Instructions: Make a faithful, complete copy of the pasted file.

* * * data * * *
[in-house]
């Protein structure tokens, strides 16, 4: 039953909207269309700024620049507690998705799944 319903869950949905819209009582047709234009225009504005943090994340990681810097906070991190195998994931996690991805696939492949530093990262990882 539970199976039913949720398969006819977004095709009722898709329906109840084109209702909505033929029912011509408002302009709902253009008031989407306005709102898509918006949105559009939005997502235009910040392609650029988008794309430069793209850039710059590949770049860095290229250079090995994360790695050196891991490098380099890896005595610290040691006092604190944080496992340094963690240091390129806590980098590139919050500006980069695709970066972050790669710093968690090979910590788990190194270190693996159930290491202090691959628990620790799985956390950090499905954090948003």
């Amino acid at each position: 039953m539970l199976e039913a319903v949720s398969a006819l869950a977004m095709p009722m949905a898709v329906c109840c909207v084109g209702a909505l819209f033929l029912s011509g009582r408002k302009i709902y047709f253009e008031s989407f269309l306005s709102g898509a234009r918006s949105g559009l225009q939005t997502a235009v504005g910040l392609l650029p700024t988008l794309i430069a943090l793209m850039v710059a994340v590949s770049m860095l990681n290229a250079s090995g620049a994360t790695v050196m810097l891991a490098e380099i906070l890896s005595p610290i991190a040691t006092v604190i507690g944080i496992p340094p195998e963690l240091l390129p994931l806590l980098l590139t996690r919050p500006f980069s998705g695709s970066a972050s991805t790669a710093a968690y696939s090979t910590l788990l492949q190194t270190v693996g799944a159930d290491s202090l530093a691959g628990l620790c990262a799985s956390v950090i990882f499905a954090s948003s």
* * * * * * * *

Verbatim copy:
[in-house]
């Protein structure tokens, strides 16, 4: 039953909207269309700024620049507690998705799944 319903869950949905819209009582047709234009225009504005943090994340990681810097906070991190195998994931996690991805696939492949530093990262990882 539970199976039913949720398969006819977004095709009722898709329906109840084109209702909505033929029912011509408002302009709902253009008031989407306005709102898509918006949105559009939005997502235009910040392609650029988008794309430069793209850039710059590949770049860095290229250079090995994360790695050196891991490098380099890896005595610290040691006092604190944080496992340094963690240091390129806590980098590139919050500006980069695709970066972050790669710093968690090979910590788990190194270190693996159930290491202090691959628990620790799985956390950090499905954090948003």
């Amino acid at each position: 039953m539970l199976e039913a319903v949720s398969a006819l869950a977004m095709p009722m949905a898709v329906c109840c909207v084109g209702a909505l819209f033929l029912s011509g009582r408002k302009i709902y047709f253009e008031s989407f269309l306005s709102g898509a234009r918006s949105g559009l225009q939005t997502a235009v504005g910040l392609l650029p700024t988008l794309i430069a943090l793209m850039v710059a994340v590949s770049m860095l990681n290229a250079s090995g620049a994360t790695v050196m810097l891991a490098e380099i906070l890896s005595p610290i991190a040691t006092v604190i507690g944080i496992p340094p195998e963690l240091l390129p994931l806590l980098l590139t996690r919050p500006f980069s998705g695709s970066a972050s991805t790669a710093a968690y696939s090979t910590l788990l492949q190194t270190v693996g799944a159930d290491s202090l530093a691959g628990l620790c990262a799985s956390v950090i990882f499905a954090s948003s």